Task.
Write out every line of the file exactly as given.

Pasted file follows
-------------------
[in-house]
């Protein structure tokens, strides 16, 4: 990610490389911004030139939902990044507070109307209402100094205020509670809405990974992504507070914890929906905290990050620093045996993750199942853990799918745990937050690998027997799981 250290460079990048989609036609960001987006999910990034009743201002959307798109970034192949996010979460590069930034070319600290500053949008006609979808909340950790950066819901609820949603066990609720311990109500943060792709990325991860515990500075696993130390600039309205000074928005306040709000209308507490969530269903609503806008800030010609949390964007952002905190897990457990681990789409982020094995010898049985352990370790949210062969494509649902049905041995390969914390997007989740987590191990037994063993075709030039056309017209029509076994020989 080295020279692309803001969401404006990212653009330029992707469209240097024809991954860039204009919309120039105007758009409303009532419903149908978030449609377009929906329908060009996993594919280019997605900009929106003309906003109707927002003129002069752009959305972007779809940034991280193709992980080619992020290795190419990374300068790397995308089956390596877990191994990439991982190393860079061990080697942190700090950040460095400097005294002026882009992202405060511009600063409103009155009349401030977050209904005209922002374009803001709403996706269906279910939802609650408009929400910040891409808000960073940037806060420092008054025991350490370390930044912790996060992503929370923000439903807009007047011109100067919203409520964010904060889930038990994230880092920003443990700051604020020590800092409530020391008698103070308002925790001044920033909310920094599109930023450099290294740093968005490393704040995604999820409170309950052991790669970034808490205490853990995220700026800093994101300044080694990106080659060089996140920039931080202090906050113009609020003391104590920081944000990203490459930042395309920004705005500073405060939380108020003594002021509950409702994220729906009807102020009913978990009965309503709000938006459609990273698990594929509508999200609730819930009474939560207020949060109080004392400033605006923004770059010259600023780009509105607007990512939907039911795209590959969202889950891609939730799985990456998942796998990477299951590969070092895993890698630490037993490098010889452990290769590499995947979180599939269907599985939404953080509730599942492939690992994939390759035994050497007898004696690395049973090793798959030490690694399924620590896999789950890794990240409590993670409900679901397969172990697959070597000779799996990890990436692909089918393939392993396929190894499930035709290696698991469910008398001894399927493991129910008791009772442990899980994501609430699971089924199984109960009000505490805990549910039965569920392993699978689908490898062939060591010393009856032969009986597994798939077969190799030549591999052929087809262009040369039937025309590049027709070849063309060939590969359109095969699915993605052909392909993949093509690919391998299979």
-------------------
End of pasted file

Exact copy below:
[in-house]
């Protein structure tokens, strides 16, 4: 990610490389911004030139939902990044507070109307209402100094205020509670809405990974992504507070914890929906905290990050620093045996993750199942853990799918745990937050690998027997799981 250290460079990048989609036609960001987006999910990034009743201002959307798109970034192949996010979460590069930034070319600290500053949008006609979808909340950790950066819901609820949603066990609720311990109500943060792709990325991860515990500075696993130390600039309205000074928005306040709000209308507490969530269903609503806008800030010609949390964007952002905190897990457990681990789409982020094995010898049985352990370790949210062969494509649902049905041995390969914390997007989740987590191990037994063993075709030039056309017209029509076994020989 080295020279692309803001969401404006990212653009330029992707469209240097024809991954860039204009919309120039105007758009409303009532419903149908978030449609377009929906329908060009996993594919280019997605900009929106003309906003109707927002003129002069752009959305972007779809940034991280193709992980080619992020290795190419990374300068790397995308089956390596877990191994990439991982190393860079061990080697942190700090950040460095400097005294002026882009992202405060511009600063409103009155009349401030977050209904005209922002374009803001709403996706269906279910939802609650408009929400910040891409808000960073940037806060420092008054025991350490370390930044912790996060992503929370923000439903807009007047011109100067919203409520964010904060889930038990994230880092920003443990700051604020020590800092409530020391008698103070308002925790001044920033909310920094599109930023450099290294740093968005490393704040995604999820409170309950052991790669970034808490205490853990995220700026800093994101300044080694990106080659060089996140920039931080202090906050113009609020003391104590920081944000990203490459930042395309920004705005500073405060939380108020003594002021509950409702994220729906009807102020009913978990009965309503709000938006459609990273698990594929509508999200609730819930009474939560207020949060109080004392400033605006923004770059010259600023780009509105607007990512939907039911795209590959969202889950891609939730799985990456998942796998990477299951590969070092895993890698630490037993490098010889452990290769590499995947979180599939269907599985939404953080509730599942492939690992994939390759035994050497007898004696690395049973090793798959030490690694399924620590896999789950890794990240409590993670409900679901397969172990697959070597000779799996990890990436692909089918393939392993396929190894499930035709290696698991469910008398001894399927493991129910008791009772442990899980994501609430699971089924199984109960009000505490805990549910039965569920392993699978689908490898062939060591010393009856032969009986597994798939077969190799030549591999052929087809262009040369039937025309590049027709070849063309060939590969359109095969699915993605052909392909993949093509690919391998299979």